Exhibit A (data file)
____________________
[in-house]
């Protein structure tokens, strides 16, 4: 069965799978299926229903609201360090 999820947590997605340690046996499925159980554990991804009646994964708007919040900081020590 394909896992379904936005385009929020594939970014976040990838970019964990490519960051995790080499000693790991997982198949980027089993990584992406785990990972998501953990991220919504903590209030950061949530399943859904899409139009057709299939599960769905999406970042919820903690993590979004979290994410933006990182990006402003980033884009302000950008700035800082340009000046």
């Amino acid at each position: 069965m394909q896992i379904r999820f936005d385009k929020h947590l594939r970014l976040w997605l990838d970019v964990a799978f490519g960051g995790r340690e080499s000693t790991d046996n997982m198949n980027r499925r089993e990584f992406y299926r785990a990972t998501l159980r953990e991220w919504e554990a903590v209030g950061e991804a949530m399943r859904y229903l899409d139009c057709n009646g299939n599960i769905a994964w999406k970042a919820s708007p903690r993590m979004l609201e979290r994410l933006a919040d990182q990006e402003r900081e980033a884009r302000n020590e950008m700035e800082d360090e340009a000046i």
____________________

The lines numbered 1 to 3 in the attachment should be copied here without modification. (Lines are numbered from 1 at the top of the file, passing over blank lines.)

[in-house]
């Protein structure tokens, strides 16, 4: 069965799978299926229903609201360090 999820947590997605340690046996499925159980554990991804009646994964708007919040900081020590 394909896992379904936005385009929020594939970014976040990838970019964990490519960051995790080499000693790991997982198949980027089993990584992406785990990972998501953990991220919504903590209030950061949530399943859904899409139009057709299939599960769905999406970042919820903690993590979004979290994410933006990182990006402003980033884009302000950008700035800082340009000046």
């Amino acid at each position: 069965m394909q896992i379904r999820f936005d385009k929020h947590l594939r970014l976040w997605l990838d970019v964990a799978f490519g960051g995790r340690e080499s000693t790991d046996n997982m198949n980027r499925r089993e990584f992406y299926r785990a990972t998501l159980r953990e991220w919504e554990a903590v209030g950061e991804a949530m399943r859904y229903l899409d139009c057709n009646g299939n599960i769905a994964w999406k970042a919820s708007p903690r993590m979004l609201e979290r994410l933006a919040d990182q990006e402003r900081e980033a884009r302000n020590e950008m700035e800082d360090e340009a000046i």